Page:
It was while I was suffering a nerve root treatment for a persistent front tooth problem, that I wondered ""Was it worth this?"". I vividly recall making the save - a deflection with the glove. It hit the cross bar. But it did not goover. Instead it rebounded into play.
The 16th Bethesda Conference was convened with the specific purpose of fomulating guidelines for the athlete with an underlying primary cardiovascular abnormality and for assessing the eligibility of such athletes for competition.
This article is devoted to overuse injuries of the hip and pelvis in sport. Overuse injuries in this anatomical area can be very difficult to diagnose and therefore manage. In particular, conditions in the sacroiliac joint and the symphysis pubis can be frustrating as athletes often end up with chronic pain that prevents them from competing.
Ankle sprains are one of the most commonly treated sports injuries that the physician ortherapistmay encounter. Twenty per cent of those treated will have residual symptoms that can result in chronic pain, swelling and chronic instability. An accurate assessment of the typical ankle sprain has become most important in order to achieve an accurate diagnosis and thereby prevent some of the above sequelae. This article presents a general introduction into the problems encountered with ankle sprains as well as an outline of a proposed assessmen t to be used in this field of sports medicine.
Stress fractures and bone stress injuries of the hip and pelvis encompass stress injuries o f the femoral neck, sacrum, ilium, ischium and pubic bone. Many terms have been interchangeably with ï¿½ stress fractures"" including march fractures, insufficiency fractures and fatigue fractures, and therefore controversy exists regarding the term ï¿½ stress fractureï¿½.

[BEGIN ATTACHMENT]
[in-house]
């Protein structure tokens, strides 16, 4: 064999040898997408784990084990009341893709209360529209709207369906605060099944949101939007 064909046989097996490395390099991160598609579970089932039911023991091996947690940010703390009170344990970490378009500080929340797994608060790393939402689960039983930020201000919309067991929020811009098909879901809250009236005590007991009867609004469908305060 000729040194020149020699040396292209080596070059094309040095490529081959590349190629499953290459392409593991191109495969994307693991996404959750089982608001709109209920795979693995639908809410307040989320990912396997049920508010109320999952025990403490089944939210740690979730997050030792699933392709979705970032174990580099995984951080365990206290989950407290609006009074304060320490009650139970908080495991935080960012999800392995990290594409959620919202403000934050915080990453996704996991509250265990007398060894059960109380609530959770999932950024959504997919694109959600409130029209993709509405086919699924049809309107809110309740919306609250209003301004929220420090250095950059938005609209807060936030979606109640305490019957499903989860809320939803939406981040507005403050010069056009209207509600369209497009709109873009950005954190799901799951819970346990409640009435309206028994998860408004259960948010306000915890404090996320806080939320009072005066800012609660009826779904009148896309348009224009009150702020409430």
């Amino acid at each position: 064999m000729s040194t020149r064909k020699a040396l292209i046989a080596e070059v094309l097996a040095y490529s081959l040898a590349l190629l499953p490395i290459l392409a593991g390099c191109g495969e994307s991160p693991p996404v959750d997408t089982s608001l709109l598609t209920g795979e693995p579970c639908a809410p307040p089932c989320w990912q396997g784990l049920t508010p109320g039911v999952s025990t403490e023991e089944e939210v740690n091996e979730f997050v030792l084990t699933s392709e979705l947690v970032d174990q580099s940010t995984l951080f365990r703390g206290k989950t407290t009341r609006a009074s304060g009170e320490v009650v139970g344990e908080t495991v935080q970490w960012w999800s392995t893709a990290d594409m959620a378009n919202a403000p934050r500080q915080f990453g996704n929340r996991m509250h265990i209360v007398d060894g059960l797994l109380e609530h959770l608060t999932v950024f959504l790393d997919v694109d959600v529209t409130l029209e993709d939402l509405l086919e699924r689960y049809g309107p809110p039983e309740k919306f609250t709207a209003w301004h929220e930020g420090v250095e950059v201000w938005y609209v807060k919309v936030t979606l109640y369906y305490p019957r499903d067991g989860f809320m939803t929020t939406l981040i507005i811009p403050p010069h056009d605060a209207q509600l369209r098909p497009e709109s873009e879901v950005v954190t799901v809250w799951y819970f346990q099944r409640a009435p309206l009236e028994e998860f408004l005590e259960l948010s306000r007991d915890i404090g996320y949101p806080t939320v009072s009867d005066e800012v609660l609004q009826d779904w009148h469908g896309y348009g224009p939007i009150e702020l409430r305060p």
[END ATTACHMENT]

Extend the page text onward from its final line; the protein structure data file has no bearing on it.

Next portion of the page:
Rugby injuries have increased in the last fifteen years, and judging from the latest statistics, this trend does not appear to be abating. Concussion is a common injury in contact sports, such as rugby However, the degree of seriousness and the long term effects of such an injury, are not only dictated by the trauma but also by the coaches and referees.
Sports Medicine is concerned with rehabilitation and performance in both elite and nonelite athletes. Continued research is crucial towards progress in these areas, and subjects are increasingly being subjected to manipulative and invasive experimental methods. In examining current research practices, this paper questions whether we ought to rank consequentialist principles over nonconsequentialist ones. The history of cases of abuse of human subjects is considered, and the argument is presented that official endorsement is not a sufficient guarantee against exploitation.
Mild head injuries occur across a range of different competitive and recreational sports. Concern has been expressed regarding the outcome of these injuries, and it is generally accepted that what has until recently been regarded as relatively minor or trivial head injuries (concussions) can give rise to long-term and possibly even permanent neurocognitive effects. This may occur in the absence o f direct impact or loss of consciousness.